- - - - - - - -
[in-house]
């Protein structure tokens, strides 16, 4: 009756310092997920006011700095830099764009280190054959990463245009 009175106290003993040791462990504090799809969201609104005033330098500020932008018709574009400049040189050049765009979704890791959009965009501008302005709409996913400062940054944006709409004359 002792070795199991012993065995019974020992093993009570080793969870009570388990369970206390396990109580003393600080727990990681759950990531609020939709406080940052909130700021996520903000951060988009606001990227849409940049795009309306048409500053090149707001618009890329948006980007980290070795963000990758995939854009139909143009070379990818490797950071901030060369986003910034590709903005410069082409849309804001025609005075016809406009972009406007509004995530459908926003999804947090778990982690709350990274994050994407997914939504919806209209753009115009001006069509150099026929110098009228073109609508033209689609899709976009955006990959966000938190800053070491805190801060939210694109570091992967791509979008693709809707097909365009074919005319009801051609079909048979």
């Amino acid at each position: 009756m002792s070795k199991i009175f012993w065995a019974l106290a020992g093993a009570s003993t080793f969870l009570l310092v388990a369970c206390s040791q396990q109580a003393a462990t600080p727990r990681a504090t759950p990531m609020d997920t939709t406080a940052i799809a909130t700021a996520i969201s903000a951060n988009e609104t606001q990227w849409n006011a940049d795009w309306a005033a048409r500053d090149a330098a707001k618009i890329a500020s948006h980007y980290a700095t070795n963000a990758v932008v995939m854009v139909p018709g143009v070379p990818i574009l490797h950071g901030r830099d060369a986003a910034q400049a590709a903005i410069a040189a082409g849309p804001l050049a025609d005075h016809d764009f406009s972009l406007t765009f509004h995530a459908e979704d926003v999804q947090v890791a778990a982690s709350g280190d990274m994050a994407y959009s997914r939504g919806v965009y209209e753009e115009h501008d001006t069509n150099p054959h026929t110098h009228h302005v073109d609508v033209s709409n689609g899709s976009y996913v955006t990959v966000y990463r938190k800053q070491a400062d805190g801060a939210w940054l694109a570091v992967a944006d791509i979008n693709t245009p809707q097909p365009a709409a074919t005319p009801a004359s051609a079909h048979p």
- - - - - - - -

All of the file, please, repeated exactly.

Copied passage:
[in-house]
């Protein structure tokens, strides 16, 4: 009756310092997920006011700095830099764009280190054959990463245009 009175106290003993040791462990504090799809969201609104005033330098500020932008018709574009400049040189050049765009979704890791959009965009501008302005709409996913400062940054944006709409004359 002792070795199991012993065995019974020992093993009570080793969870009570388990369970206390396990109580003393600080727990990681759950990531609020939709406080940052909130700021996520903000951060988009606001990227849409940049795009309306048409500053090149707001618009890329948006980007980290070795963000990758995939854009139909143009070379990818490797950071901030060369986003910034590709903005410069082409849309804001025609005075016809406009972009406007509004995530459908926003999804947090778990982690709350990274994050994407997914939504919806209209753009115009001006069509150099026929110098009228073109609508033209689609899709976009955006990959966000938190800053070491805190801060939210694109570091992967791509979008693709809707097909365009074919005319009801051609079909048979």
């Amino acid at each position: 009756m002792s070795k199991i009175f012993w065995a019974l106290a020992g093993a009570s003993t080793f969870l009570l310092v388990a369970c206390s040791q396990q109580a003393a462990t600080p727990r990681a504090t759950p990531m609020d997920t939709t406080a940052i799809a909130t700021a996520i969201s903000a951060n988009e609104t606001q990227w849409n006011a940049d795009w309306a005033a048409r500053d090149a330098a707001k618009i890329a500020s948006h980007y980290a700095t070795n963000a990758v932008v995939m854009v139909p018709g143009v070379p990818i574009l490797h950071g901030r830099d060369a986003a910034q400049a590709a903005i410069a040189a082409g849309p804001l050049a025609d005075h016809d764009f406009s972009l406007t765009f509004h995530a459908e979704d926003v999804q947090v890791a778990a982690s709350g280190d990274m994050a994407y959009s997914r939504g919806v965009y209209e753009e115009h501008d001006t069509n150099p054959h026929t110098h009228h302005v073109d609508v033209s709409n689609g899709s976009y996913v955006t990959v966000y990463r938190k800053q070491a400062d805190g801060a939210w940054l694109a570091v992967a944006d791509i979008n693709t245009p809707q097909p365009a709409a074919t005319p009801a004359s051609a079909h048979p």